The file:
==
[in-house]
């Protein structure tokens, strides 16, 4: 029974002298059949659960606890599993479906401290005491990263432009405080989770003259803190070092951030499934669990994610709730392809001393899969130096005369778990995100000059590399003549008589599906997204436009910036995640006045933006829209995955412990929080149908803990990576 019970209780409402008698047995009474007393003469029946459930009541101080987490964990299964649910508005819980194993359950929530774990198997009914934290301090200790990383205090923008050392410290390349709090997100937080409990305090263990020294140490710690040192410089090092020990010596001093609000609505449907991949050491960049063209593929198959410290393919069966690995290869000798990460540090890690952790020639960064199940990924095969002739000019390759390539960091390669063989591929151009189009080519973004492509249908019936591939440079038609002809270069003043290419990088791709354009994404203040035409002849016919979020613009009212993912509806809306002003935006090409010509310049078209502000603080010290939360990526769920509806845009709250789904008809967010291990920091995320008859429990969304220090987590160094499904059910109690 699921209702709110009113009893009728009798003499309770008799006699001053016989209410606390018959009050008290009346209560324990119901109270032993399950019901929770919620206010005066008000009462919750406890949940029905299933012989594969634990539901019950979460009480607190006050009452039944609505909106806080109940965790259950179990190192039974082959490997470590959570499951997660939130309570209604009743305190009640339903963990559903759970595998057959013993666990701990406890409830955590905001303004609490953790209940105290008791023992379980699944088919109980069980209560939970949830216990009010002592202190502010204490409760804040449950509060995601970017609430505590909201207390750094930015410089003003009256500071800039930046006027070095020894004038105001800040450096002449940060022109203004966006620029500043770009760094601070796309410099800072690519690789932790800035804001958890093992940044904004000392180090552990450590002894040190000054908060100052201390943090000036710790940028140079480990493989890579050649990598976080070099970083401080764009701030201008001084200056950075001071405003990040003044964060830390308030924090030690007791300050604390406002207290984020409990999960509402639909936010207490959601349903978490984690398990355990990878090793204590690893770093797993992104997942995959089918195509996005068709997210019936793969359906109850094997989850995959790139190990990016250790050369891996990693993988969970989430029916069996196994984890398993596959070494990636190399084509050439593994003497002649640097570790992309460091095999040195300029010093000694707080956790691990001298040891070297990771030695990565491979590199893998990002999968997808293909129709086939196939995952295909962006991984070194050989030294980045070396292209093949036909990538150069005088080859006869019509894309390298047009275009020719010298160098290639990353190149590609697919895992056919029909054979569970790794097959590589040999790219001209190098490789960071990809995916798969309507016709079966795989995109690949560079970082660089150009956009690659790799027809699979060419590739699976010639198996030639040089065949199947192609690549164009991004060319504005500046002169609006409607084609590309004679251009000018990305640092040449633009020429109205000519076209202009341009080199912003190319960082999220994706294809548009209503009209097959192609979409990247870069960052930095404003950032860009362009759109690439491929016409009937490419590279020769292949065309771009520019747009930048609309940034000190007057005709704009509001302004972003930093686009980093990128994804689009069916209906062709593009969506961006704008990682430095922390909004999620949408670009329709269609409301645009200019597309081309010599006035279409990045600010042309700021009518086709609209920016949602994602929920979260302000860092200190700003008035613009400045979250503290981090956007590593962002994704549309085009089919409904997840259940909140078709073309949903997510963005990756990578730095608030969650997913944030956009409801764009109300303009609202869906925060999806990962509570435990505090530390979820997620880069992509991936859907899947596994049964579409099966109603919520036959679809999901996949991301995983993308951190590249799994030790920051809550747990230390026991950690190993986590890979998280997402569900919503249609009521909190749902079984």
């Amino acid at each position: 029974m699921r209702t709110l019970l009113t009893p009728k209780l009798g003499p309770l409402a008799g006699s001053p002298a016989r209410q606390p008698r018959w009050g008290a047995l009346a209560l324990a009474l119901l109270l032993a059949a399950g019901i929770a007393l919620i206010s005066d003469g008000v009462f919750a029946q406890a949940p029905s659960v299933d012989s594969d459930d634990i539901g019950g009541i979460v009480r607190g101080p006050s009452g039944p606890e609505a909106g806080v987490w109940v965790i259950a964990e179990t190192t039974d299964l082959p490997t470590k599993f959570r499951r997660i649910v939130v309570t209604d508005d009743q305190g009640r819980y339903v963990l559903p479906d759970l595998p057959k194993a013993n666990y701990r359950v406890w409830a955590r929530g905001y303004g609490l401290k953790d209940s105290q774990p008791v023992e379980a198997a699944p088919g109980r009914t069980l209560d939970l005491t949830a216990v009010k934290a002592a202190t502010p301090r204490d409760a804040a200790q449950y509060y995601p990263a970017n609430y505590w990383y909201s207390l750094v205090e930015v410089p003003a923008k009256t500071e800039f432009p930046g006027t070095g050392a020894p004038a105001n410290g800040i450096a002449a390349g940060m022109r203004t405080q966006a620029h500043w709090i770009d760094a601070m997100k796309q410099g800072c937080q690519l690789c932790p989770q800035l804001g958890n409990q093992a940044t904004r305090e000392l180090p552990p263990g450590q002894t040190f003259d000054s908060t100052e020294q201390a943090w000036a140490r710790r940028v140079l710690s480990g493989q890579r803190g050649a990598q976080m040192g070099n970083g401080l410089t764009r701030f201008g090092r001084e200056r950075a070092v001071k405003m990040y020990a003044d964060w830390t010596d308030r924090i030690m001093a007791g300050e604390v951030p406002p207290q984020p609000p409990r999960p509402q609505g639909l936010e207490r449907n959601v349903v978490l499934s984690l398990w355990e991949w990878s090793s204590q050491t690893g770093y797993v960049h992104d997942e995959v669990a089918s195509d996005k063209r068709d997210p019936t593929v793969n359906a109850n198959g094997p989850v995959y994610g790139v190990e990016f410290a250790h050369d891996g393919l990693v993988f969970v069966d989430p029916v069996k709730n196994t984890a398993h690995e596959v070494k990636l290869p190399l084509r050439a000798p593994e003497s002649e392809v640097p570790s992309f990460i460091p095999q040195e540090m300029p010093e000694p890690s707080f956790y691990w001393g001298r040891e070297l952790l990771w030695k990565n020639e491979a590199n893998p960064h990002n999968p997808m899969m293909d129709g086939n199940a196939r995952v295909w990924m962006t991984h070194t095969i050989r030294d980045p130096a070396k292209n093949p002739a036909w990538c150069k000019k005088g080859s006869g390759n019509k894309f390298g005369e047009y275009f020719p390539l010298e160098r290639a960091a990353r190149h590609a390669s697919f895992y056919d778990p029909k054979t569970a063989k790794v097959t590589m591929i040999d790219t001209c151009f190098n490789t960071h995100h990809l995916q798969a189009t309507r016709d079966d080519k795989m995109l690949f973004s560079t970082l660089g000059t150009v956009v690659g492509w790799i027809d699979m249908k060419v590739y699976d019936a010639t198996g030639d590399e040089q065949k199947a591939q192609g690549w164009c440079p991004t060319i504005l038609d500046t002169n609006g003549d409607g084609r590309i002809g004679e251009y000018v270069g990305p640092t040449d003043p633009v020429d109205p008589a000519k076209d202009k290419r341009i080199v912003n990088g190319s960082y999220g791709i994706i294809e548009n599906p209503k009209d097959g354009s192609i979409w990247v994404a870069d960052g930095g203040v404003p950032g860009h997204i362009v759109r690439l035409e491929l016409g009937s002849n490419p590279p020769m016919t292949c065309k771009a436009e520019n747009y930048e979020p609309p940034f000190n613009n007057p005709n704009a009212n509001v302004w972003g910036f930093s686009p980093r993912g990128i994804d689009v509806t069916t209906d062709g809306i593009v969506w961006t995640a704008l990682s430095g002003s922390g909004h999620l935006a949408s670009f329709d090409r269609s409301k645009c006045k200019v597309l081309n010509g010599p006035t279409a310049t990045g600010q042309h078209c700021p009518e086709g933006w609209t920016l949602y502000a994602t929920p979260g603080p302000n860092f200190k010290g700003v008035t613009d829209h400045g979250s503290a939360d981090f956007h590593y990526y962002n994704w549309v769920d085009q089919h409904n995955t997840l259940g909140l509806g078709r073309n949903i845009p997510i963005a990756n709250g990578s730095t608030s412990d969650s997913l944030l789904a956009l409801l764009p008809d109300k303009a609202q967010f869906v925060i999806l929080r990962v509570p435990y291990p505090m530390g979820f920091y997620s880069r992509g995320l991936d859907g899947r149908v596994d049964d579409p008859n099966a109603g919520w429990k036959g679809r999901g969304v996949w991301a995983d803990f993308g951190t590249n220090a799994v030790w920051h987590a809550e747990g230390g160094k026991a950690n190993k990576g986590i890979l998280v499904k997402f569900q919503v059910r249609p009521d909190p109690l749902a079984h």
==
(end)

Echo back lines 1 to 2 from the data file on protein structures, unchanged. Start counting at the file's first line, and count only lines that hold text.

[in-house]
């Protein structure tokens, strides 16, 4: 029974002298059949659960606890599993479906401290005491990263432009405080989770003259803190070092951030499934669990994610709730392809001393899969130096005369778990995100000059590399003549008589599906997204436009910036995640006045933006829209995955412990929080149908803990990576 019970209780409402008698047995009474007393003469029946459930009541101080987490964990299964649910508005819980194993359950929530774990198997009914934290301090200790990383205090923008050392410290390349709090997100937080409990305090263990020294140490710690040192410089090092020990010596001093609000609505449907991949050491960049063209593929198959410290393919069966690995290869000798990460540090890690952790020639960064199940990924095969002739000019390759390539960091390669063989591929151009189009080519973004492509249908019936591939440079038609002809270069003043290419990088791709354009994404203040035409002849016919979020613009009212993912509806809306002003935006090409010509310049078209502000603080010290939360990526769920509806845009709250789904008809967010291990920091995320008859429990969304220090987590160094499904059910109690 699921209702709110009113009893009728009798003499309770008799006699001053016989209410606390018959009050008290009346209560324990119901109270032993399950019901929770919620206010005066008000009462919750406890949940029905299933012989594969634990539901019950979460009480607190006050009452039944609505909106806080109940965790259950179990190192039974082959490997470590959570499951997660939130309570209604009743305190009640339903963990559903759970595998057959013993666990701990406890409830955590905001303004609490953790209940105290008791023992379980699944088919109980069980209560939970949830216990009010002592202190502010204490409760804040449950509060995601970017609430505590909201207390750094930015410089003003009256500071800039930046006027070095020894004038105001800040450096002449940060022109203004966006620029500043770009760094601070796309410099800072690519690789932790800035804001958890093992940044904004000392180090552990450590002894040190000054908060100052201390943090000036710790940028140079480990493989890579050649990598976080070099970083401080764009701030201008001084200056950075001071405003990040003044964060830390308030924090030690007791300050604390406002207290984020409990999960509402639909936010207490959601349903978490984690398990355990990878090793204590690893770093797993992104997942995959089918195509996005068709997210019936793969359906109850094997989850995959790139190990990016250790050369891996990693993988969970989430029916069996196994984890398993596959070494990636190399084509050439593994003497002649640097570790992309460091095999040195300029010093000694707080956790691990001298040891070297990771030695990565491979590199893998990002999968997808293909129709086939196939995952295909962006991984070194050989030294980045070396292209093949036909990538150069005088080859006869019509894309390298047009275009020719010298160098290639990353190149590609697919895992056919029909054979569970790794097959590589040999790219001209190098490789960071990809995916798969309507016709079966795989995109690949560079970082660089150009956009690659790799027809699979060419590739699976010639198996030639040089065949199947192609690549164009991004060319504005500046002169609006409607084609590309004679251009000018990305640092040449633009020429109205000519076209202009341009080199912003190319960082999220994706294809548009209503009209097959192609979409990247870069960052930095404003950032860009362009759109690439491929016409009937490419590279020769292949065309771009520019747009930048609309940034000190007057005709704009509001302004972003930093686009980093990128994804689009069916209906062709593009969506961006704008990682430095922390909004999620949408670009329709269609409301645009200019597309081309010599006035279409990045600010042309700021009518086709609209920016949602994602929920979260302000860092200190700003008035613009400045979250503290981090956007590593962002994704549309085009089919409904997840259940909140078709073309949903997510963005990756990578730095608030969650997913944030956009409801764009109300303009609202869906925060999806990962509570435990505090530390979820997620880069992509991936859907899947596994049964579409099966109603919520036959679809999901996949991301995983993308951190590249799994030790920051809550747990230390026991950690190993986590890979998280997402569900919503249609009521909190749902079984």